over those related to autonomic nerve fibre impairment.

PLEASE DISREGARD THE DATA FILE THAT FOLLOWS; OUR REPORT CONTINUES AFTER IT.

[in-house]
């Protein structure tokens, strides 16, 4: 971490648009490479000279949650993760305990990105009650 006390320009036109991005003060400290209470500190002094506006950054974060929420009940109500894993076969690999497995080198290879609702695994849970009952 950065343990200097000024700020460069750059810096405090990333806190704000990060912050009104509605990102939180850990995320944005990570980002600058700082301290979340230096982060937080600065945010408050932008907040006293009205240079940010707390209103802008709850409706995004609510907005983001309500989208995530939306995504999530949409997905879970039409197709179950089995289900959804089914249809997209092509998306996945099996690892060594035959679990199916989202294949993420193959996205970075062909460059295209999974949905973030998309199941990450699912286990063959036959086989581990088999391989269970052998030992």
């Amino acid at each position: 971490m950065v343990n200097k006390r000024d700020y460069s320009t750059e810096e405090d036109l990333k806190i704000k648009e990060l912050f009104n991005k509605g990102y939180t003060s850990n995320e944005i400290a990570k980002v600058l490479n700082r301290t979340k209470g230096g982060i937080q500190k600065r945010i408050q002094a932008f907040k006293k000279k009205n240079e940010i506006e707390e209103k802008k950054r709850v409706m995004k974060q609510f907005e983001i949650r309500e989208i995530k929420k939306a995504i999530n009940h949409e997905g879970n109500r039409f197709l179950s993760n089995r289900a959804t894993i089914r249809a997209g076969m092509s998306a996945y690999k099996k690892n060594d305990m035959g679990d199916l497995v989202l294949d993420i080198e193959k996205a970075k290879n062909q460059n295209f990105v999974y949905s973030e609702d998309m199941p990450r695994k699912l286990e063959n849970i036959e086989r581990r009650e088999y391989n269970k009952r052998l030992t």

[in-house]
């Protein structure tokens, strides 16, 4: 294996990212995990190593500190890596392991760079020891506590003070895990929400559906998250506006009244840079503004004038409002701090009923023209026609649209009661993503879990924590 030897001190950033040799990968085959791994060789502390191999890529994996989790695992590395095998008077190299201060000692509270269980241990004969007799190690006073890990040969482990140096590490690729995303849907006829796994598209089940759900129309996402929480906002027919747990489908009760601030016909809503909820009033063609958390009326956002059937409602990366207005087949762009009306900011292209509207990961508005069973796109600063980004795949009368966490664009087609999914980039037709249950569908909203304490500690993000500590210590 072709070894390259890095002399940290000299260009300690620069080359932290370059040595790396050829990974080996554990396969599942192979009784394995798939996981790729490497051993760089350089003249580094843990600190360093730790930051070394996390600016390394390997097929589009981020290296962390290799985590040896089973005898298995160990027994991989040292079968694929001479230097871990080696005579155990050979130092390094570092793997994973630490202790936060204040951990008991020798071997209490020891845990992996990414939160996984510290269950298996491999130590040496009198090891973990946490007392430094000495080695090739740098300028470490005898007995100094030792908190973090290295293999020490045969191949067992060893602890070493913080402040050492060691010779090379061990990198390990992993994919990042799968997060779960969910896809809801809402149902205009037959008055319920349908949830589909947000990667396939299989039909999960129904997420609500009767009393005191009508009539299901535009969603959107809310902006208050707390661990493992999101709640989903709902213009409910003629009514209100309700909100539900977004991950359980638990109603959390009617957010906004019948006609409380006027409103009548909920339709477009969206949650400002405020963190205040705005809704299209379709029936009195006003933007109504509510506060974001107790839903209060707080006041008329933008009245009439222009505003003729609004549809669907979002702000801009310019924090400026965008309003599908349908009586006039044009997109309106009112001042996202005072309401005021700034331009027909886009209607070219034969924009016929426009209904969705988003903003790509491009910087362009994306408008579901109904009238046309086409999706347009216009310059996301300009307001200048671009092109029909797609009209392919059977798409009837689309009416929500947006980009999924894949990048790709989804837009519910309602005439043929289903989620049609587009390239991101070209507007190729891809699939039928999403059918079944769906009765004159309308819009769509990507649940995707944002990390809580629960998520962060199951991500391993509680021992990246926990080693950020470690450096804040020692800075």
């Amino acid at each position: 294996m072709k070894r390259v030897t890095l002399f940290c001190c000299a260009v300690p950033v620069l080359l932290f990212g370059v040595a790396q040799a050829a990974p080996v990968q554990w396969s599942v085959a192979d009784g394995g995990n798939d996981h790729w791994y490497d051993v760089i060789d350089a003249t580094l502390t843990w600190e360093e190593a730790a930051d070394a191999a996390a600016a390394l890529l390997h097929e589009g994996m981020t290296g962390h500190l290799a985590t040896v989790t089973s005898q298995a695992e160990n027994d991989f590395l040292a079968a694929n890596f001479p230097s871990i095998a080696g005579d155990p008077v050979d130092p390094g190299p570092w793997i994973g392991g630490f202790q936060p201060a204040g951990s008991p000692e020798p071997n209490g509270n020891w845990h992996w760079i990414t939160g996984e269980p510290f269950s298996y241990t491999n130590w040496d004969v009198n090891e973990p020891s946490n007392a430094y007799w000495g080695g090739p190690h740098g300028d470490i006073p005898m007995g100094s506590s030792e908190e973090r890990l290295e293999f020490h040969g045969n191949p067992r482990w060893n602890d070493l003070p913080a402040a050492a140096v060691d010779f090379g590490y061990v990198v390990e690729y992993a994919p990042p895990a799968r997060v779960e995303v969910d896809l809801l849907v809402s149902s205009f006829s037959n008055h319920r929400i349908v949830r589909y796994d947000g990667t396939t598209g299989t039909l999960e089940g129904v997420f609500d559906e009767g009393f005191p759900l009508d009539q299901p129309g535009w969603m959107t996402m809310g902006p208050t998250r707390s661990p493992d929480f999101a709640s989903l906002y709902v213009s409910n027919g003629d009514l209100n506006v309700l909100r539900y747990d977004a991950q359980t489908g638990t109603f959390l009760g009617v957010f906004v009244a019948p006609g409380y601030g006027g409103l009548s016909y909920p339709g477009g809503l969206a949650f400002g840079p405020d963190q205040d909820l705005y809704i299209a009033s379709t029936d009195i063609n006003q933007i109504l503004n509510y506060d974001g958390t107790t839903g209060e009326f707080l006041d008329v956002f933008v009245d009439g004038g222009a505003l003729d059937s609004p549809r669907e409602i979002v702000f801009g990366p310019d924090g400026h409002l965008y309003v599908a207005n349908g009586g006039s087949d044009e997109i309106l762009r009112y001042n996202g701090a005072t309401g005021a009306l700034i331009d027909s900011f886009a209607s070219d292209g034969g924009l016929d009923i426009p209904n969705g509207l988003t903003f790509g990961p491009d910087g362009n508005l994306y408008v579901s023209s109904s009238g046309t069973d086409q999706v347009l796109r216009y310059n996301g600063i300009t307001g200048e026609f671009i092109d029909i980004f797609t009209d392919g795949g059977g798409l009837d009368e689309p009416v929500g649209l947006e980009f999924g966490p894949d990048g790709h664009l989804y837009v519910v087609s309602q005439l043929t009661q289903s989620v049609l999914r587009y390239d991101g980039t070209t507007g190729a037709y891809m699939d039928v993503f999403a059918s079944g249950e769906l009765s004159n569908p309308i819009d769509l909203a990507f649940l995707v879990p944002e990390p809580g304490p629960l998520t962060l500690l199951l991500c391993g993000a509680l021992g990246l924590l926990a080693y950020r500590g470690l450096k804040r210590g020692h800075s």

This may explain why the term ‘painful neuropathy’ is Immunology and Muscular Pathology Unit, National Neurological Institute ‘CarloBesta’, Milan, Italy often used as a synonym of small fibre neuropathy, Correspondence to Giuseppe Lauria, Immunology and Muscular Pathology Unit, though it is not correct. In fact, painful symptoms can National Neurological Institute ‘Carlo Besta’, Via Celoria, 11, 20133 Milan, Italy also be a feature of large fibre neuropathies Tel: +39 02 2394 2378; fax: +39 02 7063 3874; e-mail: Current Opinion in Neurology 2005, 18:591–597 Small fibres are currently being explored by reliable neuropathologic and neurophysiologic techniques, but the gold standard for small fibre neuropathy remains primarily based on the clinical ground. There is no consensus yet on whether small fibres should be ex-clusively, or only predominantly, involved in small ß 2005 Lippincott Williams & Wilkins1350-7540 fibre neuropathies. Mild dysfunctions of large nerve fibres, such as reduced Achille’s tendon reflexes or pains frequently occur, can be worse at night and inter- decreased superficial sensation at the distal extremities, fering with sleep. A restless legs syndrome may also with normal routine nerve conduction studies, have coexist When paraesthesias are reported and allo- been generally accepted As previously suggested dynia is found, involvement of large nerve fibres is these criteria were developed for clinical practice expected. Some patients complain of cramps affecting and might not be narrow enough for clinical research the distal legs, which suggest a more widespread mem- purposes assessing the efficacy of neurotrophic or symp- brane hyperexcitability possibly induced by dysfunction tomatic treatments. A better definition of positive sen- of muscle nociceptors. Others also complain of fatigue. A sory symptoms is needed. For instance, paraesthesias, relationship with small fibre neuropathy, however, has which may seldom have a painful component, are com- monly associated with the dysfunction of large nervefibres and should not be included among the Some patients may have cold feet or complain of cold typical symptoms of pure small fibre neuropathy.